U.S. Heat Pump Sales Surpass Gas Furnaces
Efficient and Emission-Free, Heat Pumps Are Gaining Popularity in New York and Beyond
There are three main types of heat pumps: air source heat pumps, ground source heat pumps, and heat pump water heaters.
For the first time, heat pumps – electrically powered and highly efficient devices that deliver heating and cooling – topped gas-powered furnaces in total units sold in the U.S. Americans bought more than 4.3 million heat pump units in 2022, compared to roughly 3.9 million natural gas furnaces.
Modern cold-climate heat pumps are a smarter, more efficient, and environmentally friendly option to keep homes comfortable without using fossil fuels. Heat pumps work by extracting heat from the air, ground, or water and transferring it inside a building for heating and outside for cooling.
Since heat pumps transfer heat rather than generate it, they’re more efficient than conventional heating systems like boilers, furnaces, and electric heaters. Compared to oil-fuel systems, ground source heat pumps are three times more efficient, while air source heat pumps can reach up to 50% greater efficiency.
The Southeast, where residential natural gas connections are less common, currently has the greatest concentration of heat pumps in the U.S. However, adoption of these efficient clean heating and cooling systems is growing in colder climates like New York, especially now that cold-climate heat pumps are standard options for homes and businesses. More than 29,500 heat pump projects were installed in 2022 across New York State, representing 37% growth from 2021.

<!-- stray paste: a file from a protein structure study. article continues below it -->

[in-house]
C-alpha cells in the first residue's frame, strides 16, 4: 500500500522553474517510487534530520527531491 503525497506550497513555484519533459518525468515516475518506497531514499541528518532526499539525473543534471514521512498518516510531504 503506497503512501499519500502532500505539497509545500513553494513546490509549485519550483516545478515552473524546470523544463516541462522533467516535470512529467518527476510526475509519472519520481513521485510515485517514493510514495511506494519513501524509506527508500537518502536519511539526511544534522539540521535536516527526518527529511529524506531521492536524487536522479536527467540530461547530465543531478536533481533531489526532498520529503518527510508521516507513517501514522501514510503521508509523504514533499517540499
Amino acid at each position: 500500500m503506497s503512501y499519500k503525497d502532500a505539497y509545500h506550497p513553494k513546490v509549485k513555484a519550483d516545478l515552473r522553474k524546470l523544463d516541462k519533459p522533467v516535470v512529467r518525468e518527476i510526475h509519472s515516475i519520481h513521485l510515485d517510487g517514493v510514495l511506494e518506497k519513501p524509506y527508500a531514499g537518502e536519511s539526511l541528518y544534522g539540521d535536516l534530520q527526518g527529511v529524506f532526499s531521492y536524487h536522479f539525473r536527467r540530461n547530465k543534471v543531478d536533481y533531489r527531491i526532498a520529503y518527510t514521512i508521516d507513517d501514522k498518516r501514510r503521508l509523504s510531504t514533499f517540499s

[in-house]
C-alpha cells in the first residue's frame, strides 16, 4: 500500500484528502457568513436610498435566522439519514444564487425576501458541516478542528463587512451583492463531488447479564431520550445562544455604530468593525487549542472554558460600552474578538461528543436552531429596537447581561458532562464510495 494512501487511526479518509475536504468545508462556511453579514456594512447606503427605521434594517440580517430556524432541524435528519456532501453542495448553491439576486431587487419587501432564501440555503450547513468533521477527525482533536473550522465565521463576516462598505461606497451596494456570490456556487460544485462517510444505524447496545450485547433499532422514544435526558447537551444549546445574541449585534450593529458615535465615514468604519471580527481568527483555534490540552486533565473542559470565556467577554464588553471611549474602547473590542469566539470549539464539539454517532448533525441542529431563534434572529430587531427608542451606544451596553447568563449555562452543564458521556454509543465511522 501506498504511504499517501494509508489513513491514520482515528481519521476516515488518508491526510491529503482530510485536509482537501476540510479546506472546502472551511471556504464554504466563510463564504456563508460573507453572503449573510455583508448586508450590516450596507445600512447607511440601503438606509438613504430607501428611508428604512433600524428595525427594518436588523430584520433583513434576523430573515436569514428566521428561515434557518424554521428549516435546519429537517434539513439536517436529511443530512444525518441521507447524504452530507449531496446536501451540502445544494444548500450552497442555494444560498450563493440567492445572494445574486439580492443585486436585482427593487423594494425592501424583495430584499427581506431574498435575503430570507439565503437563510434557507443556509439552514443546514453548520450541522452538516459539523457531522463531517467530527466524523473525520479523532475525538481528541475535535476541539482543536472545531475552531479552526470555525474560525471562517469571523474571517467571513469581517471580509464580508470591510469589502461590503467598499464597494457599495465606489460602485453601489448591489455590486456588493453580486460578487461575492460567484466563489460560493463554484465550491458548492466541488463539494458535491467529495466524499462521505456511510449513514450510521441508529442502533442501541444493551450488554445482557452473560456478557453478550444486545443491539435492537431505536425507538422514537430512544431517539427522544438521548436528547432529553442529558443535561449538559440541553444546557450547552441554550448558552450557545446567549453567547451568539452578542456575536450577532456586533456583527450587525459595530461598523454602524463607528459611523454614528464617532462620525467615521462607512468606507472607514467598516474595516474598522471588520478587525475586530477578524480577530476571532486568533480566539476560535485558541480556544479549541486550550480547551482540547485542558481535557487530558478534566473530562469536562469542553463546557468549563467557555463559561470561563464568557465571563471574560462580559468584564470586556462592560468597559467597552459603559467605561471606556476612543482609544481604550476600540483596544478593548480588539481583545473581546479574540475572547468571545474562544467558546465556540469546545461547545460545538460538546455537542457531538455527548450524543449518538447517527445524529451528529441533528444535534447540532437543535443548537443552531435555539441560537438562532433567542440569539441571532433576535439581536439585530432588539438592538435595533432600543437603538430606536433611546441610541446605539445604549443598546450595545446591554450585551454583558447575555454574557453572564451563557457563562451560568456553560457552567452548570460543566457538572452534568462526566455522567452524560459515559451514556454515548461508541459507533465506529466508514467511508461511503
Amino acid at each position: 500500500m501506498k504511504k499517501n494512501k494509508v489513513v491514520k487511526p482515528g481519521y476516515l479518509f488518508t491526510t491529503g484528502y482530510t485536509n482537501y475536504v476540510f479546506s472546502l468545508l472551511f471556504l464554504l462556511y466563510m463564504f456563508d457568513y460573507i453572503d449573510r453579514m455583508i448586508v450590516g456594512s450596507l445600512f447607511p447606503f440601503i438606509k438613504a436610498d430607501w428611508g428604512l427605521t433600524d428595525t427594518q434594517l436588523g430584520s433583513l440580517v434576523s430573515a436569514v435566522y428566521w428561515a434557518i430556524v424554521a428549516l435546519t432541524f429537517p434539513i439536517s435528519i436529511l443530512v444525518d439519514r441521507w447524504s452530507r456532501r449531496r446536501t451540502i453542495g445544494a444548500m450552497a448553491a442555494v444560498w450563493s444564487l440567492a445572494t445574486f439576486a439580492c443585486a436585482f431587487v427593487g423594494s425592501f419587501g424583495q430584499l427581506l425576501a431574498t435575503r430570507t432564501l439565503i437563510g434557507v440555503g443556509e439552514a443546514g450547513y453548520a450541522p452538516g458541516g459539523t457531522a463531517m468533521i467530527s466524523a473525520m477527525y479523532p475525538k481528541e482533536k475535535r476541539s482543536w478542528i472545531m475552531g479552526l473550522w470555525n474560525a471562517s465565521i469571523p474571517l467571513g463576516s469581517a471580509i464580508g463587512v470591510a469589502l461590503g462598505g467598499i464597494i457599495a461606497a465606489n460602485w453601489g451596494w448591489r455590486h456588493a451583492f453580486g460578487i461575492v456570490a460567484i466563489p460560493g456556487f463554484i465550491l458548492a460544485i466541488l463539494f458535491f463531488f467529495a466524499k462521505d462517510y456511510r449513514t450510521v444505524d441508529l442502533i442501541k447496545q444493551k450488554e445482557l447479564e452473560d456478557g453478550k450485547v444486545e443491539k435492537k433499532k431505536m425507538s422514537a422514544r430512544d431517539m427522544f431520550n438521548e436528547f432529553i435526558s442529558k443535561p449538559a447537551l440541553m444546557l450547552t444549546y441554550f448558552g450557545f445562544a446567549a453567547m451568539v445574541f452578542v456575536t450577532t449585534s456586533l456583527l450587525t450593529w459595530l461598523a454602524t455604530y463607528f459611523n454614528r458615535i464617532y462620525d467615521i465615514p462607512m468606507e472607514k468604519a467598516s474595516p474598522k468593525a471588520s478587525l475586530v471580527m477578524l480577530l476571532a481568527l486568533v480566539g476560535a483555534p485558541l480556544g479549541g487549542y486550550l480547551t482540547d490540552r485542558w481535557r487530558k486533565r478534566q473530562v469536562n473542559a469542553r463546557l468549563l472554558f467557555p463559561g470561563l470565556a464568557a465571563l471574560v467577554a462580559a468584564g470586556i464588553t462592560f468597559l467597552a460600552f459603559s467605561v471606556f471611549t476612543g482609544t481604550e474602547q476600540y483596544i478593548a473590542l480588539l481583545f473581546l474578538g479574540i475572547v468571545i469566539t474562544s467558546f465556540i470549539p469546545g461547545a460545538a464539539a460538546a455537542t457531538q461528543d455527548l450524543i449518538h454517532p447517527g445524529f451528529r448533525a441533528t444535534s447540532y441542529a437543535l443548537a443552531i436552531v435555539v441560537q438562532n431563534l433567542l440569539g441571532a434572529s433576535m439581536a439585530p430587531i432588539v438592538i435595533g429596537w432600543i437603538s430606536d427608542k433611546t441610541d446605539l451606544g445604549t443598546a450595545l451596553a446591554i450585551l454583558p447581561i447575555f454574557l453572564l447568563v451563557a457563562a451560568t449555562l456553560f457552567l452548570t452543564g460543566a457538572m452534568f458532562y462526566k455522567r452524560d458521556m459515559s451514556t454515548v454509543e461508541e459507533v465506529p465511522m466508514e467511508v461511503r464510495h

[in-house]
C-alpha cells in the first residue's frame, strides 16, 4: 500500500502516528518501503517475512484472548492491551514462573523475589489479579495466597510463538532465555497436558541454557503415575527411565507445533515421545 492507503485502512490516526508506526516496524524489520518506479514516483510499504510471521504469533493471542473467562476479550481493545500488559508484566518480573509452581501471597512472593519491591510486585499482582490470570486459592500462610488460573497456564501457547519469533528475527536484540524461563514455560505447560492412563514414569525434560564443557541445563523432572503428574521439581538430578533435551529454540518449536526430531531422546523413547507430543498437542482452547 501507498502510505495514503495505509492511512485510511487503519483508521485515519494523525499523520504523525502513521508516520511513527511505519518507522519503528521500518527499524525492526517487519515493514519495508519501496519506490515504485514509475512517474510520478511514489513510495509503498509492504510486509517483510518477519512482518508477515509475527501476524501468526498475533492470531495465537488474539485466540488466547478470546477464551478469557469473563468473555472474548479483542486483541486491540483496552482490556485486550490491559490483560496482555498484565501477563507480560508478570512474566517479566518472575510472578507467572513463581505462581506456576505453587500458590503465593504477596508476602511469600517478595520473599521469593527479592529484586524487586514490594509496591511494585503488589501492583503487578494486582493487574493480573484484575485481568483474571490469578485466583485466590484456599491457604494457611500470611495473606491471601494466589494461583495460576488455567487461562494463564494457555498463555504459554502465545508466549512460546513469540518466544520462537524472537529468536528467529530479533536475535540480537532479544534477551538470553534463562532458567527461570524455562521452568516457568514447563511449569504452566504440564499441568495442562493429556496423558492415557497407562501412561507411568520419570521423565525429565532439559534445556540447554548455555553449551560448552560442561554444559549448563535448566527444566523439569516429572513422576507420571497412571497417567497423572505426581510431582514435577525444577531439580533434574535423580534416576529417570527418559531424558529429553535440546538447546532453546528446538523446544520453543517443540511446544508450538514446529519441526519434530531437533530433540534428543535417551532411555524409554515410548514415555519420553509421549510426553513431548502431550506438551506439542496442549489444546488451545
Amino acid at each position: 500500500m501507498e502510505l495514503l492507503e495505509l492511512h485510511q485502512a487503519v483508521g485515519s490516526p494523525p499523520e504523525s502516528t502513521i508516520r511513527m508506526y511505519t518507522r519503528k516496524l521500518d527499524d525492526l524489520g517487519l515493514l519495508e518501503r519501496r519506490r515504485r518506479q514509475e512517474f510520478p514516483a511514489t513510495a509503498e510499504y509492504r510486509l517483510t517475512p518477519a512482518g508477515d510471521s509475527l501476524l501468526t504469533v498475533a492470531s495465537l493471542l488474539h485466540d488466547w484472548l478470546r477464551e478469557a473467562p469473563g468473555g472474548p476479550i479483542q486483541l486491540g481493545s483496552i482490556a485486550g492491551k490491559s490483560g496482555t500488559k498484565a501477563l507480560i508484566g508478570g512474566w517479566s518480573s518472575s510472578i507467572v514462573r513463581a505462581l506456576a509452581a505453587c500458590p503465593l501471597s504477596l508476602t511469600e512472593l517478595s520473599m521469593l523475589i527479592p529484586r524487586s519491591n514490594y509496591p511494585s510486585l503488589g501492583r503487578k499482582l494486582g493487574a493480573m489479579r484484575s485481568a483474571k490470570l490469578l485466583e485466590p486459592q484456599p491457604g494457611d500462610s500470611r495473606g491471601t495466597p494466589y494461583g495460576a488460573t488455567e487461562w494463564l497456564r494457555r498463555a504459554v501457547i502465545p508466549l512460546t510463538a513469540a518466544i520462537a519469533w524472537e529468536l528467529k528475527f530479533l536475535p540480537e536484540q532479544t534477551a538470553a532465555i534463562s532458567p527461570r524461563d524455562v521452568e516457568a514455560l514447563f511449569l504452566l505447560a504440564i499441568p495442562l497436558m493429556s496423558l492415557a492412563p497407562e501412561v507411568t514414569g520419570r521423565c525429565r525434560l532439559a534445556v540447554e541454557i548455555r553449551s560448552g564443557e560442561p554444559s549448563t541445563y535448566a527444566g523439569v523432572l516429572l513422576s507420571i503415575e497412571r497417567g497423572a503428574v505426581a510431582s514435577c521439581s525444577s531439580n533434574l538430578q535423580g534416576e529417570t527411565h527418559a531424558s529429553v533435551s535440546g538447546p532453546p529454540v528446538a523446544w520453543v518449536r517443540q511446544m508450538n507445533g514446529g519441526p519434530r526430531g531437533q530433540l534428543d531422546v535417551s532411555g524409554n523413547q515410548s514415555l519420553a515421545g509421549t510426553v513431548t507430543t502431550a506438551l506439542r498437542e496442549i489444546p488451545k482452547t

Heat Pumps Are Key to Combating Climate Change
The heat pump has a pivotal role in curtailing greenhouse gas emission from New York’s buildings. The onsite combustion of fossil fuels for space and water heating in New York’s homes and businesses accounts for 53% of emissions in the buildings sector. Every building that switches from fossil fuel heating equipment to heat pumps for heating and hot water will immediately reduce emissions and air pollution – both inside and outside.
To meet the Climate Act’s emission reduction goals, between 1-2 million homes in New York, including apartments, need to adopt heat pumps by 2030. And by 2050, the majority of New York’s buildings, including commercial and institutional facilities, will use heat pumps for their heating and cooling.
As more New Yorkers adopt heat pumps, the electricity powering them will be from an increasingly renewable power supply. New York’s electricity system is on track to run on 70% renewable sources by 2030. The Climate Act sets a subsequent goal of achieving a zero-emission electricity system by 2040.
How New Yorkers Can Make the Switch to Heat Pumps
Many New Yorkers are already heating and cooling their homes and businesses with modern, cold-climate heat pumps, which deliver year-round comfort and efficiency – even in subzero temperatures.
In fact, some of the world’s coldest countries have the greatest rates of heat pump use; about 60% of buildings in Norway have heat pumps, while over 40% of buildings in Sweden and Finland use heat pumps.